Thursday, December 25, 2008

Christmas Homily 2008

Now there were shepherds in that region
living in the fields and keeping the night watch over their flock.

As the Christmas story is proclaimed again today we can easily let our minds wander. We know the story well and we have many other thoughts going on in our heads. As the story of the birth of the Messiah is told again, we may find our minds mulling over the preparations still to be done, the travel that lies ahead, the people we will encounter, the personal concerns that may weigh heavy and in a very positive way the joy and excitement that surrounds us at this time of year. First of all, that is OK – there is lots of stimulation going on that easily distracts us, furthermore we believe that it is into all of this “stuff”, the joys and the sorrows, that Christ is born.

It is still important, however, to challenge ourselves to truly listen to this Christmas mystery once again and ask ourselves, what is this familiar yet remarkable account saying to me today? What questions come to mind as I truly listen? What do I need to understand more fully? In what way am I being challenged by something so familiar yet so profound?

In listening to the gospel again today we hear of the birth of Jesus in the manger, and then we hear of the shepherds. St. Luke tells us,
“there were shepherds… keeping the night watch over their flock.”
For what or for whom were they watching? Not the angel for sure. They were watching for predators, a wolf that would attack the sheep or a thief that would steal the flock. They were watching in fear. Yet what did they see? They saw an angel and then a multitude of angels telling them to not be afraid because a savior has been born. They were watching, as they always did with fearful eyes and instead saw a vision that brought unexpected hope.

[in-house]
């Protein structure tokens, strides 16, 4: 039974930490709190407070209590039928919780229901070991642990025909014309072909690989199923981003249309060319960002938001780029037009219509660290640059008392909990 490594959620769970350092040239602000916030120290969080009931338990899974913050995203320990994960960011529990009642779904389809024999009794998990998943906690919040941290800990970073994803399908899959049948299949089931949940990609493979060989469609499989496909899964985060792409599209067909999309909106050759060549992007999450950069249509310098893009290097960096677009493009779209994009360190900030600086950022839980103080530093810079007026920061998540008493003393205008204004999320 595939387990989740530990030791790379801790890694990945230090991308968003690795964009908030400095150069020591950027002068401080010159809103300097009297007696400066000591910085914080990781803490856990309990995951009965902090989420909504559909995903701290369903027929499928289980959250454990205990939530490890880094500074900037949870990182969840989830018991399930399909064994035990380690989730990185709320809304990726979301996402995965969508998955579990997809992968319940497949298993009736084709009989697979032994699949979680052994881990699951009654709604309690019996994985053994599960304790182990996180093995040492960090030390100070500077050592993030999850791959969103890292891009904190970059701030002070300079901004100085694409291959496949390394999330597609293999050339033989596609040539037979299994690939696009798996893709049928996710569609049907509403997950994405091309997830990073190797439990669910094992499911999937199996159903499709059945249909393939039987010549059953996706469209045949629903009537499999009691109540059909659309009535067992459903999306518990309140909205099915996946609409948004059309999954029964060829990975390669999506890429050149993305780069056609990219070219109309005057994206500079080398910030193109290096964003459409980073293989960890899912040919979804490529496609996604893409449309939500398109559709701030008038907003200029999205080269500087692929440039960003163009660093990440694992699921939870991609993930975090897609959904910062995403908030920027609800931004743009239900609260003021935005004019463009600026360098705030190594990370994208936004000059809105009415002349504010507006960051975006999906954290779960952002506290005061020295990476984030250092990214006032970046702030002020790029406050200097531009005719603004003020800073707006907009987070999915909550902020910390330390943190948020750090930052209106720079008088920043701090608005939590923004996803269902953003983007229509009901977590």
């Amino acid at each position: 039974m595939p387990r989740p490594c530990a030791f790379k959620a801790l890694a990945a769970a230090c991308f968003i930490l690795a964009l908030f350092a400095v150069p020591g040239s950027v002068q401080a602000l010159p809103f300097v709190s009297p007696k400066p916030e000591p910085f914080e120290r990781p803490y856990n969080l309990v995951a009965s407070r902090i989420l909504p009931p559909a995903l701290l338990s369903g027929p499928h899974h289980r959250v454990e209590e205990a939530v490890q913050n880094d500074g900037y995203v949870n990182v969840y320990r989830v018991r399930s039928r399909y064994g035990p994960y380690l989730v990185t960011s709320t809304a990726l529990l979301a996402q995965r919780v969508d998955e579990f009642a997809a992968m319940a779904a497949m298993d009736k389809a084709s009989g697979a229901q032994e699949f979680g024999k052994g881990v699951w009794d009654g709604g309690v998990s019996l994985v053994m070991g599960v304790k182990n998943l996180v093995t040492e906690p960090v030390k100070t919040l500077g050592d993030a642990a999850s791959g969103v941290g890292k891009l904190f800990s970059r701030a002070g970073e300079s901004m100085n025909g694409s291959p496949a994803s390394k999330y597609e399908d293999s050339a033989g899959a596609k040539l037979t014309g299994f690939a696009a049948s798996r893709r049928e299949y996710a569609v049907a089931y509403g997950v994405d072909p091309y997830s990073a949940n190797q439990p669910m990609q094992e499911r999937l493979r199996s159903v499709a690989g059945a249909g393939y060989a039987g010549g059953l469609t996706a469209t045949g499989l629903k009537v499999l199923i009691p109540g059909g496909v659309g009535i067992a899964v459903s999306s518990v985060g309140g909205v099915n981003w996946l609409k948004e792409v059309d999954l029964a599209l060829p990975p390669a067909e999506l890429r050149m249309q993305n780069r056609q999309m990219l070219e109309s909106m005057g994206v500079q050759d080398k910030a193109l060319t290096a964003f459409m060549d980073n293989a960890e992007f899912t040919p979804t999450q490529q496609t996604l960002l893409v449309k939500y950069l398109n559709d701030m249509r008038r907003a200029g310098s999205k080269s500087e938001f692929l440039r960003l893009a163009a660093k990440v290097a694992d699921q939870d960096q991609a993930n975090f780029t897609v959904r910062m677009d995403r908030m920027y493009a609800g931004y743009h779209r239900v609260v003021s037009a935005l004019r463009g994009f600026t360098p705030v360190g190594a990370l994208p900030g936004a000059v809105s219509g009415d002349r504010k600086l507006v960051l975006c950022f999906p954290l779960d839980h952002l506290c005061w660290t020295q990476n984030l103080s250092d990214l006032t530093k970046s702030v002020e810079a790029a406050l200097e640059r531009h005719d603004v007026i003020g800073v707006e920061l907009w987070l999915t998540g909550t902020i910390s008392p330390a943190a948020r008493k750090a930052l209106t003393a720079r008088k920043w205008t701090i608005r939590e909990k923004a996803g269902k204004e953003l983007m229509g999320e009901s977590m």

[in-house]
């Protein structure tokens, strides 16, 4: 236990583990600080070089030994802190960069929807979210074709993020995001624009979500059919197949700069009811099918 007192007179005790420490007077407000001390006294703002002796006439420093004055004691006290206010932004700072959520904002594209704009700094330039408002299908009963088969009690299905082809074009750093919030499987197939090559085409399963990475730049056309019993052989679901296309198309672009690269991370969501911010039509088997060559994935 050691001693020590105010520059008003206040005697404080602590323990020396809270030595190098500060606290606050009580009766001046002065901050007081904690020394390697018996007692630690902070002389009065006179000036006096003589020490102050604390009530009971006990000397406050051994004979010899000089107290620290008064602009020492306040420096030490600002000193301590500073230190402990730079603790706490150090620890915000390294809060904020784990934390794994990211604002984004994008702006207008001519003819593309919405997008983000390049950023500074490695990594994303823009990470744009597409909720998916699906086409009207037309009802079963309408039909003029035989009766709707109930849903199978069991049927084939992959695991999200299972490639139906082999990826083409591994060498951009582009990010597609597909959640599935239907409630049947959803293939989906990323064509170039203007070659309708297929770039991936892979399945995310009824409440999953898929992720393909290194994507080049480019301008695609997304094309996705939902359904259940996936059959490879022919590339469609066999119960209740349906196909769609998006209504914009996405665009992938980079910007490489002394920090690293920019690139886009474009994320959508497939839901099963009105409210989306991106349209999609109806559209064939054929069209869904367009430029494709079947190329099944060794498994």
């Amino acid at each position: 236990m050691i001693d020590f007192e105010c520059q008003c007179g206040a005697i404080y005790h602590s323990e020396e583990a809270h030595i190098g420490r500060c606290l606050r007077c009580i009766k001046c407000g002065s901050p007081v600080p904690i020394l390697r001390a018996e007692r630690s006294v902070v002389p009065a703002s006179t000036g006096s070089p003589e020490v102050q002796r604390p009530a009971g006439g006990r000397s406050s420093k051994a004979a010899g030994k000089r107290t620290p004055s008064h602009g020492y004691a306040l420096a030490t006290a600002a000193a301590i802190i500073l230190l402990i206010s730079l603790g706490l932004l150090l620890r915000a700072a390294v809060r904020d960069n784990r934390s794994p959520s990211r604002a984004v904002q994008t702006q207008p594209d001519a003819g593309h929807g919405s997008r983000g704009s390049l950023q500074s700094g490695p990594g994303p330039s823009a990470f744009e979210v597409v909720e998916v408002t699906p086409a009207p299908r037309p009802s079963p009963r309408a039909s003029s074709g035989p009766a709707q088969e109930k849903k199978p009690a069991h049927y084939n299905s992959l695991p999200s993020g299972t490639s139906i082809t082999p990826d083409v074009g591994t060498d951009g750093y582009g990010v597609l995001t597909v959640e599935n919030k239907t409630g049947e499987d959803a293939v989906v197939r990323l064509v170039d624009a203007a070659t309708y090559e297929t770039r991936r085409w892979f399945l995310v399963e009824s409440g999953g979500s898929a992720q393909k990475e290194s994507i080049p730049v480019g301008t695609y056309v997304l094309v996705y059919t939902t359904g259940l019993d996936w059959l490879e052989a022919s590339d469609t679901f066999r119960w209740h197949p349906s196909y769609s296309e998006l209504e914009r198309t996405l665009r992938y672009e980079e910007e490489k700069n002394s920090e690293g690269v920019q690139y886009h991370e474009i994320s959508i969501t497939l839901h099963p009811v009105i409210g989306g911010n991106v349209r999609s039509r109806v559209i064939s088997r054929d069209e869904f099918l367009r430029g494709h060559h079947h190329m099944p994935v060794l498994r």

St. Luke then tells us the shepherds went to the manger to find the child as described. Did any shepherds stay behind in darkness to watch the remaining flock with fearful eyes? When they got there and found this poor couple and their baby in a stable were some of them disappointed, confused or in doubt? Did they see this child with eyes of disappointment and doubt?

St. Luke does not tell us how long they stayed or what happened to them when they went back to everyday life. The shepherds, the first witnesses to this familiar testament of our faith, are never mentioned in the scriptures again. On the following night, out in the field, we wonder if they went back to watching with fearful eyes. As the days and weeks turned into months and years, did disappointment and doubt grow? Only a few witnessed what happened that night, did hope only last for the few and for a short time.

The shepherds are the ones that challenge me to reflect deeper on this Christmas mystery. There is no evidence that 30 years later, shepherds were amongst the followers of Jesus as his mission unfolded but is it possible that there were some? As these shepherds returned to everyday life did they all return to watching with fearful, doubting and disappointed eyes or did what they saw, change the outlook for some? Although they returned to everyday life did they in some way, continue to follow the child?

Keeping watch is what we have been raised to do. We are taught to be aware, and to be on the lookout for danger and evil. We live in an era that has learned to watch in fear whether it be global terror, neighborhood violence, abuse or economic disasters, we are keenly aware of the wolves and the thieves for whom we must watch with fearful eyes. As children it is our nature to look for what is good and makes us happy. It is through the burden of adulthood that our experiences begin to plant the seeds of doubt fear and disappointment. It is in the midst of that reality that Christmas comes.